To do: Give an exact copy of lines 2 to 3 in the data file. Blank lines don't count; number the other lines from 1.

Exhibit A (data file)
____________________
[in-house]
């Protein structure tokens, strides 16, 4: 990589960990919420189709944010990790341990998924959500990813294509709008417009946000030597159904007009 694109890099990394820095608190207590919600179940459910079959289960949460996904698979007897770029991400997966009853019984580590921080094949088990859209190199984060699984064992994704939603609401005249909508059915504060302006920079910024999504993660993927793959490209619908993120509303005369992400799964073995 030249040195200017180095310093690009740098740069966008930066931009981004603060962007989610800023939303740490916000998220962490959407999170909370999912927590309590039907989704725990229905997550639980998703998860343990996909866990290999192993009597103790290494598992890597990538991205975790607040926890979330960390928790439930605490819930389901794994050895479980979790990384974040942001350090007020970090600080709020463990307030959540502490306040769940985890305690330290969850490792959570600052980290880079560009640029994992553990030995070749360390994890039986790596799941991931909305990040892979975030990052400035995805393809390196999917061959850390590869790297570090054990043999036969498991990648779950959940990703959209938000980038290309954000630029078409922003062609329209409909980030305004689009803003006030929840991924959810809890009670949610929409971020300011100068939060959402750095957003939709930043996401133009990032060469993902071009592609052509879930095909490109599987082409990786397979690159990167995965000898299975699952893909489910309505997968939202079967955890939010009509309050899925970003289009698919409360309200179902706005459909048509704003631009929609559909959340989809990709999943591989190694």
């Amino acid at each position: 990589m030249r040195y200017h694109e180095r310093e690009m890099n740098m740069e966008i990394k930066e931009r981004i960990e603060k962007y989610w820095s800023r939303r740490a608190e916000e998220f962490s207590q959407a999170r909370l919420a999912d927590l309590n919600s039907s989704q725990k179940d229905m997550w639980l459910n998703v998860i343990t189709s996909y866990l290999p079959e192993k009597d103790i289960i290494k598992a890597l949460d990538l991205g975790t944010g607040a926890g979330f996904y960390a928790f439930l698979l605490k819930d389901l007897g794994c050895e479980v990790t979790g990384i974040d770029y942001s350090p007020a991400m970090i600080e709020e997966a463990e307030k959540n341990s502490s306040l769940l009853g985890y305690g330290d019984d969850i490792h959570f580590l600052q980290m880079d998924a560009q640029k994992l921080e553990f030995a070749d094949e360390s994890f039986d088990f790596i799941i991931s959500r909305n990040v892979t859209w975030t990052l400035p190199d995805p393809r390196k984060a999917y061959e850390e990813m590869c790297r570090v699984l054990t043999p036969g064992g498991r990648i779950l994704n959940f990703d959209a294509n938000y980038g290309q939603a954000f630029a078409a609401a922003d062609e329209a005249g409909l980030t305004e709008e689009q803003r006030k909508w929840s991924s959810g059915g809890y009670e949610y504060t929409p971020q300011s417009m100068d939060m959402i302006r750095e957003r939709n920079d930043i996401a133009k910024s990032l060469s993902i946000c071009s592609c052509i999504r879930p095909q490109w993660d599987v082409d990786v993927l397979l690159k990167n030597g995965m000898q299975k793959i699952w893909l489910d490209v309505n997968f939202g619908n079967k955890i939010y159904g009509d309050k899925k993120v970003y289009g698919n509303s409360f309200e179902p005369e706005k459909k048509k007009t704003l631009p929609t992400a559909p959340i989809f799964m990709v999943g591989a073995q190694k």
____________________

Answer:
């Protein structure tokens, strides 16, 4: 990589960990919420189709944010990790341990998924959500990813294509709008417009946000030597159904007009 694109890099990394820095608190207590919600179940459910079959289960949460996904698979007897770029991400997966009853019984580590921080094949088990859209190199984060699984064992994704939603609401005249909508059915504060302006920079910024999504993660993927793959490209619908993120509303005369992400799964073995 030249040195200017180095310093690009740098740069966008930066931009981004603060962007989610800023939303740490916000998220962490959407999170909370999912927590309590039907989704725990229905997550639980998703998860343990996909866990290999192993009597103790290494598992890597990538991205975790607040926890979330960390928790439930605490819930389901794994050895479980979790990384974040942001350090007020970090600080709020463990307030959540502490306040769940985890305690330290969850490792959570600052980290880079560009640029994992553990030995070749360390994890039986790596799941991931909305990040892979975030990052400035995805393809390196999917061959850390590869790297570090054990043999036969498991990648779950959940990703959209938000980038290309954000630029078409922003062609329209409909980030305004689009803003006030929840991924959810809890009670949610929409971020300011100068939060959402750095957003939709930043996401133009990032060469993902071009592609052509879930095909490109599987082409990786397979690159990167995965000898299975699952893909489910309505997968939202079967955890939010009509309050899925970003289009698919409360309200179902706005459909048509704003631009929609559909959340989809990709999943591989190694």
């Amino acid at each position: 990589m030249r040195y200017h694109e180095r310093e690009m890099n740098m740069e966008i990394k930066e931009r981004i960990e603060k962007y989610w820095s800023r939303r740490a608190e916000e998220f962490s207590q959407a999170r909370l919420a999912d927590l309590n919600s039907s989704q725990k179940d229905m997550w639980l459910n998703v998860i343990t189709s996909y866990l290999p079959e192993k009597d103790i289960i290494k598992a890597l949460d990538l991205g975790t944010g607040a926890g979330f996904y960390a928790f439930l698979l605490k819930d389901l007897g794994c050895e479980v990790t979790g990384i974040d770029y942001s350090p007020a991400m970090i600080e709020e997966a463990e307030k959540n341990s502490s306040l769940l009853g985890y305690g330290d019984d969850i490792h959570f580590l600052q980290m880079d998924a560009q640029k994992l921080e553990f030995a070749d094949e360390s994890f039986d088990f790596i799941i991931s959500r909305n990040v892979t859209w975030t990052l400035p190199d995805p393809r390196k984060a999917y061959e850390e990813m590869c790297r570090v699984l054990t043999p036969g064992g498991r990648i779950l994704n959940f990703d959209a294509n938000y980038g290309q939603a954000f630029a078409a609401a922003d062609e329209a005249g409909l980030t305004e709008e689009q803003r006030k909508w929840s991924s959810g059915g809890y009670e949610y504060t929409p971020q300011s417009m100068d939060m959402i302006r750095e957003r939709n920079d930043i996401a133009k910024s990032l060469s993902i946000c071009s592609c052509i999504r879930p095909q490109w993660d599987v082409d990786v993927l397979l690159k990167n030597g995965m000898q299975k793959i699952w893909l489910d490209v309505n997968f939202g619908n079967k955890i939010y159904g009509d309050k899925k993120v970003y289009g698919n509303s409360f309200e179902p005369e706005k459909k048509k007009t704003l631009p929609t992400a559909p959340i989809f799964m990709v999943g591989a073995q190694k």